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Court records show that Dunn has been granted a series of privileges over the years, and Grohs says it's her understanding that he is now living in the community while remaining under the care of hospital staff.

"He's doing well," she says, "because he received the proper treatment that he should have been getting all along."

Insanity" has two definitions under Colorado law. The first is someone who was "so diseased or defective in mind at the time" of the crime that he couldn't tell wrong from right. The second is someone who suffers from a "mental disease or defect" that prevented him from "forming the culpable state of mind" to commit the crime. For first-degree murder, that state of mind is "after deliberation and with intent" to kill. So in other words, if a person is so mentally ill that they couldn't have planned the murder or intended to kill anyone, they might meet the definition for insanity.

Private defense attorney Ed Farry, whose law firm is located in Colorado Springs, has a theory about when the insanity defense works and when it doesn't. To some extent, he says, the outcome of a case is dependent on the logic of the crime: "When things have explanations, defendants tend to lose. When things are inexplicable, then defendants tend to win. The more the conduct makes sense, the less likely the person is to be found not guilty by reason of insanity, irrespective of what the pointy heads say."

Revenge makes sense, he says. So does anger. A mother killing her infant because God told her it was the only way to save the human race does not. "There's a joke — it's a lawyers' joke — about insanity," Farry says. "The joke suggests the truly insane person is the person who breaks into my house and starts doing my laundry."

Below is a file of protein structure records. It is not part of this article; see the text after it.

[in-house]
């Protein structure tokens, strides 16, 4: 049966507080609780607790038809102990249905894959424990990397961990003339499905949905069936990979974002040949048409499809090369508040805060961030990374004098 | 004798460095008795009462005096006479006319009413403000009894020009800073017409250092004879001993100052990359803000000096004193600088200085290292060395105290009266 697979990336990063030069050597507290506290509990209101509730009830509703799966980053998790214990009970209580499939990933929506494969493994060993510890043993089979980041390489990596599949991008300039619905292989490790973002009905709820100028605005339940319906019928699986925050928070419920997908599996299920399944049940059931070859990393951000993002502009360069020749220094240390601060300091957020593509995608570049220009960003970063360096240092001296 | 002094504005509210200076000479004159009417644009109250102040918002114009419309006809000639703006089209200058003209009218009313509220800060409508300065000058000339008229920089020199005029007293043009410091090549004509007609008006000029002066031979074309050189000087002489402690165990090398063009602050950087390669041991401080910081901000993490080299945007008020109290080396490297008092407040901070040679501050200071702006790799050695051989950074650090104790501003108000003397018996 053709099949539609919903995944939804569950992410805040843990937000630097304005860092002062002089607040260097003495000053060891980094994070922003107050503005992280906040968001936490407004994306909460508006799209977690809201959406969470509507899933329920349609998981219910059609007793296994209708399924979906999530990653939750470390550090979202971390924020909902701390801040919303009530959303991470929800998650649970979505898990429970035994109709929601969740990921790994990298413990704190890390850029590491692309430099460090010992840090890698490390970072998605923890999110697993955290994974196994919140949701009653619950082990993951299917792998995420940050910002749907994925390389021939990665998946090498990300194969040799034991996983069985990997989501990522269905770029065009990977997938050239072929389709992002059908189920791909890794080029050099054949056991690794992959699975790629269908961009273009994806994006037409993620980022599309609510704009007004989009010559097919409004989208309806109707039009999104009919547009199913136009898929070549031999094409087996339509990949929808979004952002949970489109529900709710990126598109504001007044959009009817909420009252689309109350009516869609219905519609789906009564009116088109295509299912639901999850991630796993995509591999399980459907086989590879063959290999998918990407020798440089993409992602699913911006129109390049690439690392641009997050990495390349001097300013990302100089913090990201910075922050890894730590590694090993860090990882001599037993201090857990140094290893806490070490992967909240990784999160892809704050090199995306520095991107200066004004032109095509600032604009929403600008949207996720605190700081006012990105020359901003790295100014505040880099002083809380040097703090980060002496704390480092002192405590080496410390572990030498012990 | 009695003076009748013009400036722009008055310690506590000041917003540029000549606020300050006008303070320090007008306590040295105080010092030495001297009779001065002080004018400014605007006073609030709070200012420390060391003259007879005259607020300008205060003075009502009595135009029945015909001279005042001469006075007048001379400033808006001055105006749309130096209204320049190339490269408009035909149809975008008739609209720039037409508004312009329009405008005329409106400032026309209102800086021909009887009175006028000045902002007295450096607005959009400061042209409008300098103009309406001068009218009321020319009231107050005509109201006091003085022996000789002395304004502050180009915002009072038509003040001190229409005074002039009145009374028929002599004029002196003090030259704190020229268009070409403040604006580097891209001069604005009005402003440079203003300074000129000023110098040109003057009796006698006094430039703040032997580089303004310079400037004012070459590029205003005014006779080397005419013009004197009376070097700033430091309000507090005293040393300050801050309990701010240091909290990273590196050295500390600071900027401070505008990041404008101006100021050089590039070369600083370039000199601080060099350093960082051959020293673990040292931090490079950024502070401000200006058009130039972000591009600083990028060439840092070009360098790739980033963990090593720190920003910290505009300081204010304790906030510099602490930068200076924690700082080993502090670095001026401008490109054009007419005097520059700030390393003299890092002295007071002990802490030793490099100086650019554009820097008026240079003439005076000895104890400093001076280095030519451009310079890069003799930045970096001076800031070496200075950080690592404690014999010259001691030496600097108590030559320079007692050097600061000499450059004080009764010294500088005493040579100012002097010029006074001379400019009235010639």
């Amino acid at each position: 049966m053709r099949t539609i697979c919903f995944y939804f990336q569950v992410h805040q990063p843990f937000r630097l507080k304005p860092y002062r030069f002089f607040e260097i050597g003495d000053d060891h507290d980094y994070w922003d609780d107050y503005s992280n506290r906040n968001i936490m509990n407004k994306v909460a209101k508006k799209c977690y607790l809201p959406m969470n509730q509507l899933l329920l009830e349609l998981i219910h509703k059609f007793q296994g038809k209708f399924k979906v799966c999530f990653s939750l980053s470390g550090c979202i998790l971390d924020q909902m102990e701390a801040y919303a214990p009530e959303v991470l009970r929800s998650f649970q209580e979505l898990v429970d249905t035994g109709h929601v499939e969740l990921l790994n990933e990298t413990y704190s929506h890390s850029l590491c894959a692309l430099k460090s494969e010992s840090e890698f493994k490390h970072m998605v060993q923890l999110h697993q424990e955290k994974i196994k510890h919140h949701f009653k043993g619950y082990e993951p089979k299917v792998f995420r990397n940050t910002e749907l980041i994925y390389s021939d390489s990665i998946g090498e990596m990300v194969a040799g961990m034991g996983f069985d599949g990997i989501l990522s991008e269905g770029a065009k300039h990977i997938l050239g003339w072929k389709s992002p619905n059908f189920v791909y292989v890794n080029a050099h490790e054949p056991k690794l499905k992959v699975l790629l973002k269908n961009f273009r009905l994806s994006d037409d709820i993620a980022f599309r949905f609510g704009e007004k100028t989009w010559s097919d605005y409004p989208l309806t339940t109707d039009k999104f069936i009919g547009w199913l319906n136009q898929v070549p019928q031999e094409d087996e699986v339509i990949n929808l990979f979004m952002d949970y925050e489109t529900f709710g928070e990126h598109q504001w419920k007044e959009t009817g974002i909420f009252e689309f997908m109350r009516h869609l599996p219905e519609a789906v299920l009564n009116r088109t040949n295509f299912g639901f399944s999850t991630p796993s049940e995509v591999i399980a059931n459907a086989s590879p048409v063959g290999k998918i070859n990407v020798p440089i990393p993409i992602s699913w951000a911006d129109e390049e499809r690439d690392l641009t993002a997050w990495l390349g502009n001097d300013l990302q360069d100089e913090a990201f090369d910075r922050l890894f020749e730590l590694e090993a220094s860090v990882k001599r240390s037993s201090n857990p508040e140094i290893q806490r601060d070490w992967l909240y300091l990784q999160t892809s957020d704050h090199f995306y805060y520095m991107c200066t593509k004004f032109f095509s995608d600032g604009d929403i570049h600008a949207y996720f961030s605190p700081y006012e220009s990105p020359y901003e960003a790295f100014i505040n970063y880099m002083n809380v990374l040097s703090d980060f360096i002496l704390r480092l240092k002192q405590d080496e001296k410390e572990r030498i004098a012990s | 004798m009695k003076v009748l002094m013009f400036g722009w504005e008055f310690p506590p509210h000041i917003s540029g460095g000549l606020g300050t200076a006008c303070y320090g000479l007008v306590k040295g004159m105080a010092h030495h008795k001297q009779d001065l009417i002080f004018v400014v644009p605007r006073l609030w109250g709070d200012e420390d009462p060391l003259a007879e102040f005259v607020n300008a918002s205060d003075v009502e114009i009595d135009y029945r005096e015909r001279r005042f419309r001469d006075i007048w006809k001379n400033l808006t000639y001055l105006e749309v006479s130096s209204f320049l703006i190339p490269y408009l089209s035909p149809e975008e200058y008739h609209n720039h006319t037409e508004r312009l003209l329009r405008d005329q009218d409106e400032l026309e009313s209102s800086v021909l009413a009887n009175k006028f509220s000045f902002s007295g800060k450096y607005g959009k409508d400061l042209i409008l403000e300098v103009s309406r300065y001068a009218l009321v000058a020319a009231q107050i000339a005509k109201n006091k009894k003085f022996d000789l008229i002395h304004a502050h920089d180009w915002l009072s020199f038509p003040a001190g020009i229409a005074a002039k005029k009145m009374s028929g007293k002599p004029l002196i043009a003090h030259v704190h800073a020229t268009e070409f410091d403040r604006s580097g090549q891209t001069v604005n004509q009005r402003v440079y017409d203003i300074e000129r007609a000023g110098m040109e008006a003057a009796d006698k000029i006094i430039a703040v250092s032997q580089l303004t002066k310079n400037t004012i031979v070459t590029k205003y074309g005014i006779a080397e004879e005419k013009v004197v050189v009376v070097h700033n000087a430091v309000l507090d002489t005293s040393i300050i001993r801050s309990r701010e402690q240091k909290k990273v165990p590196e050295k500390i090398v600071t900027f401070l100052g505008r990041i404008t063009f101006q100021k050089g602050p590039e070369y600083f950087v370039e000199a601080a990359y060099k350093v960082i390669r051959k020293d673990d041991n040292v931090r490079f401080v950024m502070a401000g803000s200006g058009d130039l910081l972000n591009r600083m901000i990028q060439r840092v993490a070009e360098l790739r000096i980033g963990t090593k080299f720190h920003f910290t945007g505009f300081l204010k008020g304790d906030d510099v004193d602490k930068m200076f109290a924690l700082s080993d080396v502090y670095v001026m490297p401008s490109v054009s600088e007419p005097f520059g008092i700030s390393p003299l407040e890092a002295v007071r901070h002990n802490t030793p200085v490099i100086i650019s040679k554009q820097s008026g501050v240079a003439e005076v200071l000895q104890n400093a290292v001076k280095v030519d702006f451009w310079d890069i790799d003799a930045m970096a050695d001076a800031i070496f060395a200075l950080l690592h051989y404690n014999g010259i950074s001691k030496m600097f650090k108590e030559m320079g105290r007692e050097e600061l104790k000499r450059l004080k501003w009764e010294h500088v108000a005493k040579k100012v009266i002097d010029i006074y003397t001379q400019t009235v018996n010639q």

But he questions whether it will work for Holmes. What he did "looks much different than a mother killing her child," Farry says. "This is a guy who dresses up in black and goes to the Batman movie and kills people. He's an angry son of a bitch who flunked out of college, and the world hasn't treated him right, and 'I'll show you.' It makes sense. What wouldn't make sense would be to go to the Bambi movie and do it."

Farry has handled several insanity cases, including that of Sean Fitzgerald, who was 36 when he murdered his father in 2008. That crime didn't make any sense.

At about 2 a.m. on a Thursday in November, Fitzgerald walked into his parents' bedroom and stabbed his father, a prominent Colorado Springs orthopedic surgeon, as he lay sleeping. According to news accounts, Fitzgerald's mother woke up and, screaming, pushed Fitzgerald off of his father before calling 911. When the police showed up, Fitzgerald told them, "I did it. I killed my own father in front of my mother."

Before the murder, Fitzgerald was living with his wife and son in Thailand. He'd been growing increasingly paranoid that the government was following him, recalls Brien Cecil, who prosecuted the case for the district attorney's office, and shortly before he returned to Colorado, Fitzgerald was hit by a truck while riding his bike. Cecil says Fitzgerald thought someone was tailing him and rode the wrong way down a street in an attempt to escape. He hit his head, and the injury, coupled with his mental state, prompted his father to travel to Thailand and bring him back to Colorado Springs to get help. On the plane, Fitzgerald was convinced that his fellow passengers were CIA agents.

Back in Colorado Springs, Fitzgerald's dad took him to a neurologist, who didn't diagnose Fitzgerald with a mental illness but noted that he was suffering from paranoia and should undergo further testing. He prescribed some medication, including sleeping pills. That night, after taking the medication, Fitzgerald killed his father.

"There was no dispute between father and son. No argument, no grudges," Farry says. "None of that stuff ever existed, so it was an act that was otherwise inexplicable."

Fitzgerald reportedly told detectives that he thought his father was Satan. Family members suspected it was the medication that caused him to kill. Fitzgerald's statements, the family's theories and the paranoid way he acted when Farry first met him prompted the lawyer to hire a psychiatrist. When the psychiatrist concluded that Fitzgerald was insane, Farry wasn't surprised.